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Injured Mets remain in hospital

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Mike Cameron will need facial surgery and Carlos Beltran sustained a concussion after their frightening outfield collision, the New York Mets said Friday.

Both players spent Thursday night in a San Diego hospital following their seventh-inning crash in the Mets' 2-1 loss to the Padres. Cameron and Beltran were going at full tilt for David Ross' sinking liner, and their heads hit as they made diving tries.

Cameron broke his nose, had multiple fractures of both cheekbones and a slight concussion. The right fielder was placed on the 15-day disabled list, and Victor Diaz was recalled from Triple-A Norfolk for Friday night's game at Los Angeles.

Beltran had a slight facial fracture. The center fielder most likely will not need surgery.

DELGADO SUSPENDED: Former major league infielder Wilson Delgado was suspended for 30 games Friday, the second time he's been penalized this season for violating the minor league drug policy.

Delgado, playing in the Florida organization, was suspended for 15 games in May under the steroids policy. He was hitting .285 with six home runs and 37 RBIs for Triple-A Albuquerque.

Delgado, 33, played in 42 games last year for the New York Mets, batting .292 with two home runs. He is a career .251 hitter over parts of nine major league seasons with San Francisco, the New York Yankees, Kansas City, St. Louis, the Angels and the Mets.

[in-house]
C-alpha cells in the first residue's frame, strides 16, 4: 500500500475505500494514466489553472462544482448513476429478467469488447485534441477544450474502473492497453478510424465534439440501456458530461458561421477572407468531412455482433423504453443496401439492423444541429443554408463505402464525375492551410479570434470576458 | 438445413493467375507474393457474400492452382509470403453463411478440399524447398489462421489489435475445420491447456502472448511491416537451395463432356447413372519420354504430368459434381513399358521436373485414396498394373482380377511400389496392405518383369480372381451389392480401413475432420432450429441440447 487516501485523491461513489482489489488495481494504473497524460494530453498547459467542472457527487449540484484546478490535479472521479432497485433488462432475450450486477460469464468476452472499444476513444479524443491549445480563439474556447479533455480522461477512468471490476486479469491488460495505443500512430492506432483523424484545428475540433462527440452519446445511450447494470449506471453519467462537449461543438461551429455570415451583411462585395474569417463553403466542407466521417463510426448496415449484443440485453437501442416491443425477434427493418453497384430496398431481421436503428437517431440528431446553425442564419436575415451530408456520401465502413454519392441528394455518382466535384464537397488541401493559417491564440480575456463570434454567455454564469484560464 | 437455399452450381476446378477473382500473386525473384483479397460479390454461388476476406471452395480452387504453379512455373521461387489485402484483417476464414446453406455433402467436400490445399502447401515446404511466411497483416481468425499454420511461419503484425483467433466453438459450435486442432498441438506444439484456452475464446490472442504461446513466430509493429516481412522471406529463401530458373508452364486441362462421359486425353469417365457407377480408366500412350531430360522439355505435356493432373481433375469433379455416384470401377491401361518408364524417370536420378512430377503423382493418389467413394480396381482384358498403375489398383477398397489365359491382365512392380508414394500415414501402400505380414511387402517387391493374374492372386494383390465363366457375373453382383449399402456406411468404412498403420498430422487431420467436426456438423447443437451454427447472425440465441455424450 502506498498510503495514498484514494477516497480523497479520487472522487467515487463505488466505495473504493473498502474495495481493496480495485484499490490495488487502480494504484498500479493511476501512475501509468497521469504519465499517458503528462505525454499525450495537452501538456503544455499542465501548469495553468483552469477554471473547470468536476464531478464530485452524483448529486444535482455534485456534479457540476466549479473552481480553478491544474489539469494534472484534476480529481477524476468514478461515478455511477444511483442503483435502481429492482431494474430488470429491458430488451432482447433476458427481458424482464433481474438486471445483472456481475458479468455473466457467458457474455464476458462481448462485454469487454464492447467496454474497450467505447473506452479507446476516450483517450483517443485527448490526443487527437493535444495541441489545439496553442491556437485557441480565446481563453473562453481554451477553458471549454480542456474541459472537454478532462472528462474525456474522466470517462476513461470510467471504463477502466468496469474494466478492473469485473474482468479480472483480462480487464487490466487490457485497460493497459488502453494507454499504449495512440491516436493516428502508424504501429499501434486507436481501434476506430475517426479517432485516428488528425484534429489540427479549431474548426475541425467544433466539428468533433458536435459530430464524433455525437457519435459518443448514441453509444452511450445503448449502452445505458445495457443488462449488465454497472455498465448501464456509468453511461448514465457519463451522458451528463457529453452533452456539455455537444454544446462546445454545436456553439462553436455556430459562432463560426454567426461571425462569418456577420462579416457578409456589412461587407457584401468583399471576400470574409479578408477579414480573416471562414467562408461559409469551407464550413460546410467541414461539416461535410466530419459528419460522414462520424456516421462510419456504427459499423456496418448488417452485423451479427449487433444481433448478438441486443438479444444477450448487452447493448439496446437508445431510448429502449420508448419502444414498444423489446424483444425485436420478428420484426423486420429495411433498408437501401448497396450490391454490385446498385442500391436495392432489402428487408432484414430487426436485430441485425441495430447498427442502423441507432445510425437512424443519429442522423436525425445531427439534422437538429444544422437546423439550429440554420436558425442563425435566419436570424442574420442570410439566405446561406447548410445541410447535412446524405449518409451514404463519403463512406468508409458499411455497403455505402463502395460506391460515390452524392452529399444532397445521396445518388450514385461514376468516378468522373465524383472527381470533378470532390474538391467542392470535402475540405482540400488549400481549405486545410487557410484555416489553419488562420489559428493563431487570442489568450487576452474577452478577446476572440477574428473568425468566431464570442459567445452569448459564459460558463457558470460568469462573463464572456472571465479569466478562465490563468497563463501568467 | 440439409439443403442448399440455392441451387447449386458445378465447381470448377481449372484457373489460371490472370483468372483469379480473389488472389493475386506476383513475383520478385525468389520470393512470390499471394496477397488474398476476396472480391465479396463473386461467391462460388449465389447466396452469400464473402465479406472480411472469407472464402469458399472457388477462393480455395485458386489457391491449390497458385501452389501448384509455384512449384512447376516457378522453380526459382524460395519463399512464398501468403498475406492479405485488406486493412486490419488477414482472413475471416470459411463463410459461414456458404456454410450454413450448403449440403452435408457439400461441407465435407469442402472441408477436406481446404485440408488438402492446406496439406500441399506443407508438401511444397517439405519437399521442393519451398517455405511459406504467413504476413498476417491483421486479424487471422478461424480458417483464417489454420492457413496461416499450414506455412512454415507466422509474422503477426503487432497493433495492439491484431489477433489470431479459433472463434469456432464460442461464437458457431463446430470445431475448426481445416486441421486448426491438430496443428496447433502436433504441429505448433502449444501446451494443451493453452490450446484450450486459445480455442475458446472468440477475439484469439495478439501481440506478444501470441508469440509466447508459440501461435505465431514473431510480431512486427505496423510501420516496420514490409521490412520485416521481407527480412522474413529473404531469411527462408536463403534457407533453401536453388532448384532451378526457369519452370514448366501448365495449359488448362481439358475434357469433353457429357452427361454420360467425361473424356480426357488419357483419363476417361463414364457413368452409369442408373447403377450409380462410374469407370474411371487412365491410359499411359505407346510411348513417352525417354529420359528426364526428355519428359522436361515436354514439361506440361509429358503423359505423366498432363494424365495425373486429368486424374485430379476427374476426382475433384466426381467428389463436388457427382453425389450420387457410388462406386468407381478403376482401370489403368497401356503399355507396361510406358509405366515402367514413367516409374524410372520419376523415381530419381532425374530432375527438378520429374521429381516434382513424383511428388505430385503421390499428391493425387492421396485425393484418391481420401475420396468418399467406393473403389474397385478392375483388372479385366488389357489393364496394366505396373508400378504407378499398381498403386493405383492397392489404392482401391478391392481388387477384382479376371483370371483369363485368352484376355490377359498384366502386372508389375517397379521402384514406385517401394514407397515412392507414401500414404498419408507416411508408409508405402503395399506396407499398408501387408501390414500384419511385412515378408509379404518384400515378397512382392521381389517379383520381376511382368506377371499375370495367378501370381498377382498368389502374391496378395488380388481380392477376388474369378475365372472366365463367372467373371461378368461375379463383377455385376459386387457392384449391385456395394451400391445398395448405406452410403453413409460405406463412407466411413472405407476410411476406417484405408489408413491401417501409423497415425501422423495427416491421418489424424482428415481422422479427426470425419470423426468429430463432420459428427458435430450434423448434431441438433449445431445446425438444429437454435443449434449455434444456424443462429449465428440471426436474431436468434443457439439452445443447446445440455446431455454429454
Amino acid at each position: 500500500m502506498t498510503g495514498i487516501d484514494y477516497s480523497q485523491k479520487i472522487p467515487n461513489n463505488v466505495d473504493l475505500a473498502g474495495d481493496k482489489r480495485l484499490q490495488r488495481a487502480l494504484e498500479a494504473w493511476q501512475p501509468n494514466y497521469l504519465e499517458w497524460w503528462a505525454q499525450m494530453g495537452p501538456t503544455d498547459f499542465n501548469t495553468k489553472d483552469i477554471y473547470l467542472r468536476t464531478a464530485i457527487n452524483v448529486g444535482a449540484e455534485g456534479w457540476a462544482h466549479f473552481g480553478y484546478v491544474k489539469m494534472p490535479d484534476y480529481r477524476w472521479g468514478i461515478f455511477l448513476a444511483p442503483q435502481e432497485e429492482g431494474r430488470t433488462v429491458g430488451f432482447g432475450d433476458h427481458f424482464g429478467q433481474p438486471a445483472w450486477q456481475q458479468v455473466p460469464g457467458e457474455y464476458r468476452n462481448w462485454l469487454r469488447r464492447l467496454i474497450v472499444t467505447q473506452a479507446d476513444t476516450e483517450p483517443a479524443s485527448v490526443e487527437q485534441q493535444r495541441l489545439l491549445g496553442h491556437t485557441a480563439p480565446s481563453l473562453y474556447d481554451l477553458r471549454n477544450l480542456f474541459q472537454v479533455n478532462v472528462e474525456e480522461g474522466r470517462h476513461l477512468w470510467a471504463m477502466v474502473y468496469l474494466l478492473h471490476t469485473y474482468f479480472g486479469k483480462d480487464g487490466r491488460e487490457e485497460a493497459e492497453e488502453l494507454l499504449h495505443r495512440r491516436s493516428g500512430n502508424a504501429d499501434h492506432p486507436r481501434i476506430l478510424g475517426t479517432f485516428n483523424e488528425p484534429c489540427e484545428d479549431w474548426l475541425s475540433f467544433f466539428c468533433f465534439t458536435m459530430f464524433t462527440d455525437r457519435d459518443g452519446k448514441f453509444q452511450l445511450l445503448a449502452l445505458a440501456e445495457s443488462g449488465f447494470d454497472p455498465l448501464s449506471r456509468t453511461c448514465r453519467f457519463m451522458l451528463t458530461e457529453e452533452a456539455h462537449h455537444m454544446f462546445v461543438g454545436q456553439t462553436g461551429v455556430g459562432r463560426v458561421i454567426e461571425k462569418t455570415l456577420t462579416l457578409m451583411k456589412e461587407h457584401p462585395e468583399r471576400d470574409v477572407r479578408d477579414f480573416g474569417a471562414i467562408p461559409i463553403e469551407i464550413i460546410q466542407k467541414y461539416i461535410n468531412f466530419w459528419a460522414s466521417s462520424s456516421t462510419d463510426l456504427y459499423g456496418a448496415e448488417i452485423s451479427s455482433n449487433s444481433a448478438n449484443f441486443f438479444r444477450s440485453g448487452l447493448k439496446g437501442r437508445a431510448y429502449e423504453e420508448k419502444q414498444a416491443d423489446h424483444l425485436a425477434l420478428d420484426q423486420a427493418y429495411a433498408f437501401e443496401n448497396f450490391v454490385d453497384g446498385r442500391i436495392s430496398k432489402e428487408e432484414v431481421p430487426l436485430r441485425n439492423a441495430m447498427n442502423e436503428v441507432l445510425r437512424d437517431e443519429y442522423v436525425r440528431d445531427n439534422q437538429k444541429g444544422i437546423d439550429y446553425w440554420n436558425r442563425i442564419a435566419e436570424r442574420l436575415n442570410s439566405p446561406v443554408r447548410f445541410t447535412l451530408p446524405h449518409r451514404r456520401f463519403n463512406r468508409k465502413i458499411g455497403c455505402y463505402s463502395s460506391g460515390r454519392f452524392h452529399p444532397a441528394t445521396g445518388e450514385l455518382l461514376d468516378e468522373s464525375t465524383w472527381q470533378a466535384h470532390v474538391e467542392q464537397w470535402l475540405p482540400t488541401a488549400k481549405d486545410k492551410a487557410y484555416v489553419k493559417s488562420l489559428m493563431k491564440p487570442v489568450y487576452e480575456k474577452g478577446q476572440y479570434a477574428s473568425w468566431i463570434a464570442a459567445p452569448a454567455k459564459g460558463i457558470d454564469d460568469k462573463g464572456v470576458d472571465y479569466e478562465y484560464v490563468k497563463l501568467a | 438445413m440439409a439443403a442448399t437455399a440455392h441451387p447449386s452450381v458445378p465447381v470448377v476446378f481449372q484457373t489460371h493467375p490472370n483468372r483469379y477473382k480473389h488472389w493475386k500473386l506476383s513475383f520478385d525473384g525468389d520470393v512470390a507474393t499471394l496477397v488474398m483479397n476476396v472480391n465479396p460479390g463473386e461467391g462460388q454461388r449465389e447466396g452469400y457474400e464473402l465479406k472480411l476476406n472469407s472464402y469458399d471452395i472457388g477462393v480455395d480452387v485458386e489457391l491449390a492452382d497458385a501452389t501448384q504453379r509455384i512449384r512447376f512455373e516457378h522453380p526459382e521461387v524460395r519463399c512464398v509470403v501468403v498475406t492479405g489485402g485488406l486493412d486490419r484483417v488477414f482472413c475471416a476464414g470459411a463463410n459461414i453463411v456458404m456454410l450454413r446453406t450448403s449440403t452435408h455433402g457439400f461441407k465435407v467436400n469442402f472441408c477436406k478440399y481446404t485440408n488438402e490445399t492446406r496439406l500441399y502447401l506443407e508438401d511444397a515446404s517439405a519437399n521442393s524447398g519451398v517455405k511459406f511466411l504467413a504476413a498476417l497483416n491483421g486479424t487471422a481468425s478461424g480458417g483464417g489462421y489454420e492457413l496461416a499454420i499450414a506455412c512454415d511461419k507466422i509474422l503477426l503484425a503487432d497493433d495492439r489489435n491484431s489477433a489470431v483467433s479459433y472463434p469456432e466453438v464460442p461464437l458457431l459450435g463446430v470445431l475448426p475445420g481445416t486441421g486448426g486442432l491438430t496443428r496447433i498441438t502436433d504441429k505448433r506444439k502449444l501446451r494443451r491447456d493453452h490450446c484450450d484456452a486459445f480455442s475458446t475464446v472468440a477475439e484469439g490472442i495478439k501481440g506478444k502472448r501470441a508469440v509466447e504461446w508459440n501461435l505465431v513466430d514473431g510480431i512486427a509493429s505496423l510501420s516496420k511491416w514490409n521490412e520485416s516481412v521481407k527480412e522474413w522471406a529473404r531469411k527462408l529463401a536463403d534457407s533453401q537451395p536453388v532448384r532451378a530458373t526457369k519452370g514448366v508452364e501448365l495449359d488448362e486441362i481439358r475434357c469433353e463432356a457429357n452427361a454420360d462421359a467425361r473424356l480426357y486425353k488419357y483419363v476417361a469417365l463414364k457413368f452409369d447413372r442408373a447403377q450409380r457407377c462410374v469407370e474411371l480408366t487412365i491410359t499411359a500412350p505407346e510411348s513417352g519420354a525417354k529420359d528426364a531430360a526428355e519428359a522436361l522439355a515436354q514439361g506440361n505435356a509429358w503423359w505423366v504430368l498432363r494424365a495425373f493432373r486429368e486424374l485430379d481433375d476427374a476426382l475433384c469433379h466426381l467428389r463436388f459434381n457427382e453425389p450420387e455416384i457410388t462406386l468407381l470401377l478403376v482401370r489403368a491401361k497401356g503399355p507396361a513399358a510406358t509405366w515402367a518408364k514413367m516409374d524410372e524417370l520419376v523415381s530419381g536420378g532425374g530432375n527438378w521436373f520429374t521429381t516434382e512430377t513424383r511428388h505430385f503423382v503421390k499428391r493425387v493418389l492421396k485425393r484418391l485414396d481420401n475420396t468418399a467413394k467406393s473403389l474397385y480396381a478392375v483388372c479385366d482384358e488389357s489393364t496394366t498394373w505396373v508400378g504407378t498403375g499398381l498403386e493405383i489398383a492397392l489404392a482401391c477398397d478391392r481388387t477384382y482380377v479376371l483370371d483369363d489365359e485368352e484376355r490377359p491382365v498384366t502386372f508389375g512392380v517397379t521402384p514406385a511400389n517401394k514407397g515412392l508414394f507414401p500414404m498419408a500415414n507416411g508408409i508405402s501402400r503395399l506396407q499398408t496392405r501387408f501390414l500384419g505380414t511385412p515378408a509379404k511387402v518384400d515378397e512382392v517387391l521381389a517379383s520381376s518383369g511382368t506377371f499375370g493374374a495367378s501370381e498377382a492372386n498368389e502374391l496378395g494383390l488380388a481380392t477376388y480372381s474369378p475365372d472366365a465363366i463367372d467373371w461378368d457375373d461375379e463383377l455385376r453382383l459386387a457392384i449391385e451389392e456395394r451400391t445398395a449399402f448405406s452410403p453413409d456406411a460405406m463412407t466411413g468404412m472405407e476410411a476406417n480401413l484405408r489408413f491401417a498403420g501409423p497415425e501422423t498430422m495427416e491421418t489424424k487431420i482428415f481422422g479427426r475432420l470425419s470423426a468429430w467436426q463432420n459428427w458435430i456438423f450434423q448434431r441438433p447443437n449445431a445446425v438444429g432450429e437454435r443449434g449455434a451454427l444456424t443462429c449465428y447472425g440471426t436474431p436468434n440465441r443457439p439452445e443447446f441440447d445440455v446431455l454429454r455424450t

There have been 82 suspensions issued this season for violations of the minor league drug program.

RHODES ACTIVATED: Reliever Arthur Rhodes was activated from the bereavement list on Friday by the Cleveland Indians. The left-hander had missed the past week because of a family illness.

The team optioned left-hander Brian Tallet to Triple-A Buffalo to make room for Rhodes.

Tallet made just one appearance with the Indians, pitching 2 1/3 innings on Tuesday night when Cleveland scored 11 runs in the ninth inning and rallied to beat the Kansas City Royals 13-7. Before joining the Indians, Tallet went 6-5 with a 4.47 ERA with the Bisons.

DOCUMENTS SURRENDERED: Documents about Rafael Palmeiro's failed drug test were turned over to Congress by Major League Baseball on Friday, information that will be used to determine whether to pursue a perjury charge against the Baltimore Orioles slugger.

The House Government Reform Committee wants to know whether Palmeiro lied in March when he testified under oath that he had never used steroids.

He was suspended for 10 days by baseball on Aug. 1 after a positive steroids test. The next day, Palmeiro agreed in a telephone conversation with Government Reform Committee chairman Tom Davis, R-Va., to let baseball release information requested by the panel.

Davis and the committee's ranking Democrat, Henry Waxman of California, submitted to baseball a list of what they wanted, including the timeline of Palmeiro's case, the substance for which he tested positive, and details about any previous drug tests taken by the player.